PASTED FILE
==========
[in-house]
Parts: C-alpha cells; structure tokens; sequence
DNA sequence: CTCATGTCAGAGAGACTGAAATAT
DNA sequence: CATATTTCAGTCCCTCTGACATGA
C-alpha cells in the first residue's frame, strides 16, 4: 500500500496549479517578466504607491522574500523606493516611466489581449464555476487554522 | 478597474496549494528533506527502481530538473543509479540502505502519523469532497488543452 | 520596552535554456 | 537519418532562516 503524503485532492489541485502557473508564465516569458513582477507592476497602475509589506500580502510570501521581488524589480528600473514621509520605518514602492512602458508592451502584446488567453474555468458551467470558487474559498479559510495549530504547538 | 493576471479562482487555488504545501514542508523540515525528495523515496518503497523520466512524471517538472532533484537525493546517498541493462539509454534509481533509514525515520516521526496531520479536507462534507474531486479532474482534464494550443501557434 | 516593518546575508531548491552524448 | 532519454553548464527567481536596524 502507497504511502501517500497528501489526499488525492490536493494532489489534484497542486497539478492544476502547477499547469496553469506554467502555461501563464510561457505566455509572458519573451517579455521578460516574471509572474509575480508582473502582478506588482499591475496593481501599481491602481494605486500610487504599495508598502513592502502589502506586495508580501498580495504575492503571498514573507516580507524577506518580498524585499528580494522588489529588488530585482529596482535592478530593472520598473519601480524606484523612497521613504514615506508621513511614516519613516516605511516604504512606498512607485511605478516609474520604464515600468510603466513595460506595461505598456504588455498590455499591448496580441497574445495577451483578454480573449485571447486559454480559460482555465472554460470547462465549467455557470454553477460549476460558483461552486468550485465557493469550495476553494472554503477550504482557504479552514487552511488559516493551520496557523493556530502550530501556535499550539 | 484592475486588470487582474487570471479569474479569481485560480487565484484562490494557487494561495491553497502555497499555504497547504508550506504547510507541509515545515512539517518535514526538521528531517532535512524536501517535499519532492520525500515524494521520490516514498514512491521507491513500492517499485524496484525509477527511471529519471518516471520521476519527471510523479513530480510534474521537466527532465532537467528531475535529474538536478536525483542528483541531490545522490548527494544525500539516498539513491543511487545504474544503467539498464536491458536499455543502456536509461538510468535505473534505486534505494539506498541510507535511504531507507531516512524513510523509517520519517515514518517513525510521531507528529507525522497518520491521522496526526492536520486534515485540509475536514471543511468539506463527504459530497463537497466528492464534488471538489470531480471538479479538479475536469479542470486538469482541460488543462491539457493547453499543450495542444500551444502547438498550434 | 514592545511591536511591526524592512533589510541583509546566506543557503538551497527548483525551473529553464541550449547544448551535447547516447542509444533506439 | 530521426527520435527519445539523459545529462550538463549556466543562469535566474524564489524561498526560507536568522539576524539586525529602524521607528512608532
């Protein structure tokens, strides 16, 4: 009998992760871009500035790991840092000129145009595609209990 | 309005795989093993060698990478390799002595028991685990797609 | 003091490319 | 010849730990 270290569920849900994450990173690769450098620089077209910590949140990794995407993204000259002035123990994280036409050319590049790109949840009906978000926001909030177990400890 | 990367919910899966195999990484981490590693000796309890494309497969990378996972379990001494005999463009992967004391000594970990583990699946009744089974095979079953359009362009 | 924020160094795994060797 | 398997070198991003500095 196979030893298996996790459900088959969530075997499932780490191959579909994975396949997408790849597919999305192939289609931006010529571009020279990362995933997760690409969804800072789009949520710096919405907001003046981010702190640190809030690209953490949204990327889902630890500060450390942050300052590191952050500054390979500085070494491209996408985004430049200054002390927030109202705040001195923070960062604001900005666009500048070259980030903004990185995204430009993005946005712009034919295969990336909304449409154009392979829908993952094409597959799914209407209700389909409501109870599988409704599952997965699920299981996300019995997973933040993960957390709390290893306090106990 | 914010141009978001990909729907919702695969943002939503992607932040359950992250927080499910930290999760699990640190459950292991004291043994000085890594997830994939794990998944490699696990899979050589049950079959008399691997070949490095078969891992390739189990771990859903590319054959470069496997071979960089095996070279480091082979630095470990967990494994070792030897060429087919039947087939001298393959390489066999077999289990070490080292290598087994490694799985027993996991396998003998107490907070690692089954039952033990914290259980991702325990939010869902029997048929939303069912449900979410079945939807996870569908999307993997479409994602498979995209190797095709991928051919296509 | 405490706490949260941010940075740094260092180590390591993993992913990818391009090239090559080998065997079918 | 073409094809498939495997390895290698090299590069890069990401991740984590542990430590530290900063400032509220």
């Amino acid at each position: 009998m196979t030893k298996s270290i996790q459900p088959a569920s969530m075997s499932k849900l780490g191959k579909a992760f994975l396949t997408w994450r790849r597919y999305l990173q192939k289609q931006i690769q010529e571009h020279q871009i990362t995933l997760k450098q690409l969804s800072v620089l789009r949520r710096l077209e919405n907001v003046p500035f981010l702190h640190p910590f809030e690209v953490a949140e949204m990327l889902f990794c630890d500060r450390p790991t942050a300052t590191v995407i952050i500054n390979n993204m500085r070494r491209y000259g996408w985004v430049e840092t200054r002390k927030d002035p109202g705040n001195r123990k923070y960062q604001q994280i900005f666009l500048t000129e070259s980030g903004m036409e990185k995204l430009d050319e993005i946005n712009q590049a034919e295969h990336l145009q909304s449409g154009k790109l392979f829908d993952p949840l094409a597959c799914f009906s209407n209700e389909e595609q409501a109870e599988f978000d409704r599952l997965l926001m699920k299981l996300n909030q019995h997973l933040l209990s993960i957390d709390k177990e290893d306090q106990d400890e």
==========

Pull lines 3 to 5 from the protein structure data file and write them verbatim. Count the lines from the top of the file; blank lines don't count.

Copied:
DNA sequence: CTCATGTCAGAGAGACTGAAATAT
DNA sequence: CATATTTCAGTCCCTCTGACATGA
C-alpha cells in the first residue's frame, strides 16, 4: 500500500496549479517578466504607491522574500523606493516611466489581449464555476487554522 | 478597474496549494528533506527502481530538473543509479540502505502519523469532497488543452 | 520596552535554456 | 537519418532562516 503524503485532492489541485502557473508564465516569458513582477507592476497602475509589506500580502510570501521581488524589480528600473514621509520605518514602492512602458508592451502584446488567453474555468458551467470558487474559498479559510495549530504547538 | 493576471479562482487555488504545501514542508523540515525528495523515496518503497523520466512524471517538472532533484537525493546517498541493462539509454534509481533509514525515520516521526496531520479536507462534507474531486479532474482534464494550443501557434 | 516593518546575508531548491552524448 | 532519454553548464527567481536596524 502507497504511502501517500497528501489526499488525492490536493494532489489534484497542486497539478492544476502547477499547469496553469506554467502555461501563464510561457505566455509572458519573451517579455521578460516574471509572474509575480508582473502582478506588482499591475496593481501599481491602481494605486500610487504599495508598502513592502502589502506586495508580501498580495504575492503571498514573507516580507524577506518580498524585499528580494522588489529588488530585482529596482535592478530593472520598473519601480524606484523612497521613504514615506508621513511614516519613516516605511516604504512606498512607485511605478516609474520604464515600468510603466513595460506595461505598456504588455498590455499591448496580441497574445495577451483578454480573449485571447486559454480559460482555465472554460470547462465549467455557470454553477460549476460558483461552486468550485465557493469550495476553494472554503477550504482557504479552514487552511488559516493551520496557523493556530502550530501556535499550539 | 484592475486588470487582474487570471479569474479569481485560480487565484484562490494557487494561495491553497502555497499555504497547504508550506504547510507541509515545515512539517518535514526538521528531517532535512524536501517535499519532492520525500515524494521520490516514498514512491521507491513500492517499485524496484525509477527511471529519471518516471520521476519527471510523479513530480510534474521537466527532465532537467528531475535529474538536478536525483542528483541531490545522490548527494544525500539516498539513491543511487545504474544503467539498464536491458536499455543502456536509461538510468535505473534505486534505494539506498541510507535511504531507507531516512524513510523509517520519517515514518517513525510521531507528529507525522497518520491521522496526526492536520486534515485540509475536514471543511468539506463527504459530497463537497466528492464534488471538489470531480471538479479538479475536469479542470486538469482541460488543462491539457493547453499543450495542444500551444502547438498550434 | 514592545511591536511591526524592512533589510541583509546566506543557503538551497527548483525551473529553464541550449547544448551535447547516447542509444533506439 | 530521426527520435527519445539523459545529462550538463549556466543562469535566474524564489524561498526560507536568522539576524539586525529602524521607528512608532